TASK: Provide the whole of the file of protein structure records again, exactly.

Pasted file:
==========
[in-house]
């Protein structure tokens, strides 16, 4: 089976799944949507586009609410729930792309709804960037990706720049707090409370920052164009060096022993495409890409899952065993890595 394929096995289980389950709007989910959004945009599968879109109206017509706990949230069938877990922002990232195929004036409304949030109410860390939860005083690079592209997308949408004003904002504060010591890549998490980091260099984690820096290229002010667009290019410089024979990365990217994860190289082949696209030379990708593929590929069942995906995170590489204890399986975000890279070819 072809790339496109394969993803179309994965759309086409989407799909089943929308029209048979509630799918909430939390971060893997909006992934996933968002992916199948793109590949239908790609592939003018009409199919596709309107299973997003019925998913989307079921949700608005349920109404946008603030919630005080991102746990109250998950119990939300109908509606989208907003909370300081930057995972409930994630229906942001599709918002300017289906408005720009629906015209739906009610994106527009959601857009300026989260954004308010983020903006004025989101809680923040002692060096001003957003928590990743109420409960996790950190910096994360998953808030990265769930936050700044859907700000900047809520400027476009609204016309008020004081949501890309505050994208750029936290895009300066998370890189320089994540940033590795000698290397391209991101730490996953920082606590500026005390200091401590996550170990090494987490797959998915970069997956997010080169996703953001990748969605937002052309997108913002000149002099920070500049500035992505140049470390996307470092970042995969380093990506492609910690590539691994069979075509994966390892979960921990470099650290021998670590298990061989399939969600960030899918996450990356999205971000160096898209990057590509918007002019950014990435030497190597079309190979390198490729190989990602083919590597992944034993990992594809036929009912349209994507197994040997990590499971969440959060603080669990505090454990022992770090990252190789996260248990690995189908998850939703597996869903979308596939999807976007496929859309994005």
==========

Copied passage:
[in-house]
């Protein structure tokens, strides 16, 4: 089976799944949507586009609410729930792309709804960037990706720049707090409370920052164009060096022993495409890409899952065993890595 394929096995289980389950709007989910959004945009599968879109109206017509706990949230069938877990922002990232195929004036409304949030109410860390939860005083690079592209997308949408004003904002504060010591890549998490980091260099984690820096290229002010667009290019410089024979990365990217994860190289082949696209030379990708593929590929069942995906995170590489204890399986975000890279070819 072809790339496109394969993803179309994965759309086409989407799909089943929308029209048979509630799918909430939390971060893997909006992934996933968002992916199948793109590949239908790609592939003018009409199919596709309107299973997003019925998913989307079921949700608005349920109404946008603030919630005080991102746990109250998950119990939300109908509606989208907003909370300081930057995972409930994630229906942001599709918002300017289906408005720009629906015209739906009610994106527009959601857009300026989260954004308010983020903006004025989101809680923040002692060096001003957003928590990743109420409960996790950190910096994360998953808030990265769930936050700044859907700000900047809520400027476009609204016309008020004081949501890309505050994208750029936290895009300066998370890189320089994540940033590795000698290397391209991101730490996953920082606590500026005390200091401590996550170990090494987490797959998915970069997956997010080169996703953001990748969605937002052309997108913002000149002099920070500049500035992505140049470390996307470092970042995969380093990506492609910690590539691994069979075509994966390892979960921990470099650290021998670590298990061989399939969600960030899918996450990356999205971000160096898209990057590509918007002019950014990435030497190597079309190979390198490729190989990602083919590597992944034993990992594809036929009912349209994507197994040997990590499971969440959060603080669990505090454990022992770090990252190789996260248990690995189908998850939703597996869903979308596939999807976007496929859309994005």